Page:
On Tuesday night, President Obama announced his new “strategy” for Afghanistan. It held few surprises, just disappointments. The President’s rhetoric soared, as usual. The content did not. Instead, he sent the country down the road with a series of assumptions and plans that can be called, at best, a wing and a prayer.


For the President’s plan to have any chance whatsoever of succeeding, two things must happen in Afghanistan, and one in Pakistan. In Afghanistan, the 30,000 additional American troops must prove capable of blunting the Taliban’s success in numerous parts of the country (mostly the Pashtun east and south) and change the war’s momentum away from the insurgents and toward the government. In addition, The Karzai government must, with U.S. assistance, rapidly expand an Afghan National Security Force (ANSF) capable of picking up the fight and succeeding. In Pakistan, the government must act to crush the Pakistani Taliban and assure that the Afghan Aaliban have no safe haven to which they can return. There is every reason to believe none of this will work, particularly in the 18-month time frame the President laid out as the exit point for the beginning of the removal of American forces.

The additional 30,000 U.S. troops will increase the physical American commitment to about 100,000, more or less the equivalent of Soviet strength in the 1980s. The idea is that additional troops will allow American to clear and hold areas, thereby increasing security and beginning the conversion of Afghans away from the Taliban. In current conditions, we have been able to clear but not hold, meaning efforts at conversion have been handicapped, since Afghans knew the Americans would leave and Taliban would return to punish collaborators. Secured areas can then be turned over to the ANSF.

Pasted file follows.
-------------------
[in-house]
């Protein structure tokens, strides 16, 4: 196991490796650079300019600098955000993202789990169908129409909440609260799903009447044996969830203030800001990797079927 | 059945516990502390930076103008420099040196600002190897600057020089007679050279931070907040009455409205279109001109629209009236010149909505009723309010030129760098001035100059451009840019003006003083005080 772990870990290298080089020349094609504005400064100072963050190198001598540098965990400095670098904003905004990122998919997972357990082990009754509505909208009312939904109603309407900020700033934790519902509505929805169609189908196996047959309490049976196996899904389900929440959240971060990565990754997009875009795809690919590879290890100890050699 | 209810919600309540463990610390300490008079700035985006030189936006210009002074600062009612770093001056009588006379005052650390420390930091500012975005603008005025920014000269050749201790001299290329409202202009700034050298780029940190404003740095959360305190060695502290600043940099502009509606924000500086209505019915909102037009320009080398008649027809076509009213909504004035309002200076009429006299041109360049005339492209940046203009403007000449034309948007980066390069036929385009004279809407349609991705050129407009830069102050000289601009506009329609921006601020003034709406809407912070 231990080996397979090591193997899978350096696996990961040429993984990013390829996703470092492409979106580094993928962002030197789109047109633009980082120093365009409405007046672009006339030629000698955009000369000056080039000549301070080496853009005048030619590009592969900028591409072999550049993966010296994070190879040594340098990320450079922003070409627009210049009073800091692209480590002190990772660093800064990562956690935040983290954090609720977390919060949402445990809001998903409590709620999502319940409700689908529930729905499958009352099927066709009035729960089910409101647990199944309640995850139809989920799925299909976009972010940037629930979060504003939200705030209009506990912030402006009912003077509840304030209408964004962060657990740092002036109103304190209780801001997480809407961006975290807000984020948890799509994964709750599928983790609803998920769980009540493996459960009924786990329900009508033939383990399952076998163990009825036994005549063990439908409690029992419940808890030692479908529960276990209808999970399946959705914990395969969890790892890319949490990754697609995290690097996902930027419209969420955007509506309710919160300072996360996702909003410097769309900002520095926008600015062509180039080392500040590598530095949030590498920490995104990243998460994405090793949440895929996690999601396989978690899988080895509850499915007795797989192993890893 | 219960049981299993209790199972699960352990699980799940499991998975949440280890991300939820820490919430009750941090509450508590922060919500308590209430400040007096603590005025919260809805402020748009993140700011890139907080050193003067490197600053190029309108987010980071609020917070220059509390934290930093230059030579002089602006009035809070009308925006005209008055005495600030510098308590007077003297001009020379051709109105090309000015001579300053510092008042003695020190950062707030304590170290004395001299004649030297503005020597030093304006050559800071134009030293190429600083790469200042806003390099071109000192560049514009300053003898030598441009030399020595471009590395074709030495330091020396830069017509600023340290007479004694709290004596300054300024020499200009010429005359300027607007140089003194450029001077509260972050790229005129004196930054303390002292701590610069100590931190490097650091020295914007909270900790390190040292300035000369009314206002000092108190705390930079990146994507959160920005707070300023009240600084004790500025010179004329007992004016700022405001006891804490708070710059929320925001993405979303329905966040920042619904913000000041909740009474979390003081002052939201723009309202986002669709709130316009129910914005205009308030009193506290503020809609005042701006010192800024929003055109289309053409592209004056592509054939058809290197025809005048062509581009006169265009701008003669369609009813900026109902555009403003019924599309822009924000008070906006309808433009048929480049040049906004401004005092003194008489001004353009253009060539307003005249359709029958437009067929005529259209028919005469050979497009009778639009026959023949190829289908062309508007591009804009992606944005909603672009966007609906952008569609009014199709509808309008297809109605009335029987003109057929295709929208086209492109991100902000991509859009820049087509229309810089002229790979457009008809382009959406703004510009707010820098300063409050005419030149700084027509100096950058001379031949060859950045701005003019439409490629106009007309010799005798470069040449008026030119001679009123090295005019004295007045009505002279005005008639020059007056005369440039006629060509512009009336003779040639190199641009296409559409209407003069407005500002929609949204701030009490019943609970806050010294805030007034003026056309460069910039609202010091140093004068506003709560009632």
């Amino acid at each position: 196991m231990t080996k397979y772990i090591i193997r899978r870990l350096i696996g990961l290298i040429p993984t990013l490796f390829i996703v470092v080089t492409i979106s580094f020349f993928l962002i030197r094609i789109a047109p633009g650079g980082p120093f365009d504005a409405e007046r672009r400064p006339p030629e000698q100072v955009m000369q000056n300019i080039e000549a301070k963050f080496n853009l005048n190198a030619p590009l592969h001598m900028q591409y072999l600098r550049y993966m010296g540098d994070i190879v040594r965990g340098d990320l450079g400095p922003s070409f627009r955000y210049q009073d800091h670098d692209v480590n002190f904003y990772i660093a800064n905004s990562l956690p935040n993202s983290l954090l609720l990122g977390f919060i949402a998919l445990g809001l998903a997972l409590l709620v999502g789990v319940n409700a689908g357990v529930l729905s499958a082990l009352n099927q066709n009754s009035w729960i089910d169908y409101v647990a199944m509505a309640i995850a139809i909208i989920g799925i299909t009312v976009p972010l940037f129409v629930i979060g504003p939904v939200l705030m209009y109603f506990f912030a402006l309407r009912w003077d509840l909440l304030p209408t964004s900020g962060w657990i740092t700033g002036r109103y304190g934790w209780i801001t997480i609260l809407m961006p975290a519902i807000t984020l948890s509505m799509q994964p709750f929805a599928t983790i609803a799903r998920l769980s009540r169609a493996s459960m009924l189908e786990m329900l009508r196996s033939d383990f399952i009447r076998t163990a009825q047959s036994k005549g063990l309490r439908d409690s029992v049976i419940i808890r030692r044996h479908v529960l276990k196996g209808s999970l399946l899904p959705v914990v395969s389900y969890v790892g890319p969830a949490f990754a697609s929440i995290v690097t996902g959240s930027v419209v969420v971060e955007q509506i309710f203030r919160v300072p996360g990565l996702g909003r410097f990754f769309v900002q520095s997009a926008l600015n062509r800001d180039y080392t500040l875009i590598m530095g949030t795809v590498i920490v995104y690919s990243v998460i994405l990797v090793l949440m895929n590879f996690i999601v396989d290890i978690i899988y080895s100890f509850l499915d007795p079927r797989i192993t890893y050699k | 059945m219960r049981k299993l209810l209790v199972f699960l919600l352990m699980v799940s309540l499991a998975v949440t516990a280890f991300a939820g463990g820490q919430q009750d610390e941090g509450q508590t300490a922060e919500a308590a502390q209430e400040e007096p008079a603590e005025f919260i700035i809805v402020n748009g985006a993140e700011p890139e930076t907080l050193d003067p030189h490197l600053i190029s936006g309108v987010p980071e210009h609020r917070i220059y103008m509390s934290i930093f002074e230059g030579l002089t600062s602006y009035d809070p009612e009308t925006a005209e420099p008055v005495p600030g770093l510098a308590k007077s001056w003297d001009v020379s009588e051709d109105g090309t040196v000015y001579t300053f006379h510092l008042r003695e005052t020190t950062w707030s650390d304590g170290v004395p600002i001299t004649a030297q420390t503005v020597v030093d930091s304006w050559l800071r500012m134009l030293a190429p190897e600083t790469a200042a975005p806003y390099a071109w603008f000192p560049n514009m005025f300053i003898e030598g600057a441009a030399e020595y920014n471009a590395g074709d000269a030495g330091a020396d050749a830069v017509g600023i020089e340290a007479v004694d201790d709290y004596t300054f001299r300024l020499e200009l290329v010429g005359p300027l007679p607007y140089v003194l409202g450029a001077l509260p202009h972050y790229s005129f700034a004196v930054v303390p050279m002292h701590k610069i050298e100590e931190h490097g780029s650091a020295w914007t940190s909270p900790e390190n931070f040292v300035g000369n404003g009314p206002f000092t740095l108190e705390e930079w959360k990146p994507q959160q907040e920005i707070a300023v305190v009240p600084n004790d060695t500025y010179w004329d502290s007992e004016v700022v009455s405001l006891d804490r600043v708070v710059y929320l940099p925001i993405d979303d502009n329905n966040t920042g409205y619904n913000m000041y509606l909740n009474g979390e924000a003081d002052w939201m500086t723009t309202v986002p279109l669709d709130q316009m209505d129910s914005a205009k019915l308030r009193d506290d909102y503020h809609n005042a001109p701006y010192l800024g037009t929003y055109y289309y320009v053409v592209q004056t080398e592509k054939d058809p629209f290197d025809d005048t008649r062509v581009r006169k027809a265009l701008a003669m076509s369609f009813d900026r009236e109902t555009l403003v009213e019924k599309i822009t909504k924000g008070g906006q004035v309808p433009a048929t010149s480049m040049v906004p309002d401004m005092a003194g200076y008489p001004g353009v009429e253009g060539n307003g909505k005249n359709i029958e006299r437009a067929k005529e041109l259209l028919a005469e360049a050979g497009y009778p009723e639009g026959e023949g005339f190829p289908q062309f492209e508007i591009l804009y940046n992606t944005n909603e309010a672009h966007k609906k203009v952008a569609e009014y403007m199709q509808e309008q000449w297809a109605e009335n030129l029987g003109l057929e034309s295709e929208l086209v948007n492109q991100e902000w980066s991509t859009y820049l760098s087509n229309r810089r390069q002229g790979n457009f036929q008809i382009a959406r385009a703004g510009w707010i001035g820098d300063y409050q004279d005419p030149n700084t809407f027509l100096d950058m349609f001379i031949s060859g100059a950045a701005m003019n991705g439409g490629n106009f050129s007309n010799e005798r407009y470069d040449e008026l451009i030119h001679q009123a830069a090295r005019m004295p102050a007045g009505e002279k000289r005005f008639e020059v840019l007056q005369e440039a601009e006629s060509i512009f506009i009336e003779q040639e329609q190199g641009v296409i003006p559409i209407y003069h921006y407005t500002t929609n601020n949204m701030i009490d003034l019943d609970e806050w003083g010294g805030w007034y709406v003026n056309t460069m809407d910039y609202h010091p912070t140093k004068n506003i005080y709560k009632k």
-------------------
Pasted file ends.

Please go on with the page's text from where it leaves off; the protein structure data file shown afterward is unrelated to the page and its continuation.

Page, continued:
What’s the problem here? It is, as pointed out repeatedly in this space, that foreign troops cannot perform the function of changing political loyalties away from the Taliban to the government. No matter how hard we try and how good we are at our mission, we are, and always be OUTSIDERS, and that means the ENEMY, to many we seek to “save.” That fact is fundamental and means the chances of success are very nearly zero on this count.

The second part is the rapid expansion of the ANSF with the infusion of additional American trainers. The development of the ANSF has been painfully slow and arguably ineffective for reasons that only partly have to do with the number of Americans doing the training. The real problems have included lack of support for the government, the belief the ANSF is basically an anti-Pashtun force, and the incredible corruption in the country, to say nothing of Taliban intimidation of recruits. More U.S. forces cannot improve that situation and suddenly turn a ramshackle process into a marvel of inefficiency. If anything, the rapid expansion of the ANSF will probably mean a lot of Taliban will join and act as spies against the ANSF’s operation, as happened in Vietnam with the ARVNs. If the ANSF cannot be enlargened and invigorated, there will be no one to hand the secured areas to.

Forcing the Pakistanis to alter their basic military efforts toward the Taliban (who, it must be remembered, they created in the first place) is similarly fraught with uncertainty and will, if early reactions are any indication, meet with resistance. Messing up or antagonizing the Pakistanis is not exactly what we have in mind in the region.

If clear and hold does not  change the political landscape in Afghanistan and the ANSF cannot be magically transformed into a force that can take care of the country themselves, then the whole strategy falls apart. The President acknowledged this possibility when he said that the military situation on the ground, and military commanders’ assessments of those conditions, would guide decisions regarding the July 2011 target to begin withdrawing American forces.

Let’s hope the President and his aides are right in their assessments and that the strategy is in fact more substantial and more likely to succeed than I have suggested here. From where I sit, however, it really does look like little more than a wing and a prayer.

Donald M. Snow, Professor Emeritus at the University of Alabama, is the author of over 40 books on foreign policy, international relations and national security topics.  This essay was originally published in the What After Iraq? blog as “Obama’s Wing and a Prayer.”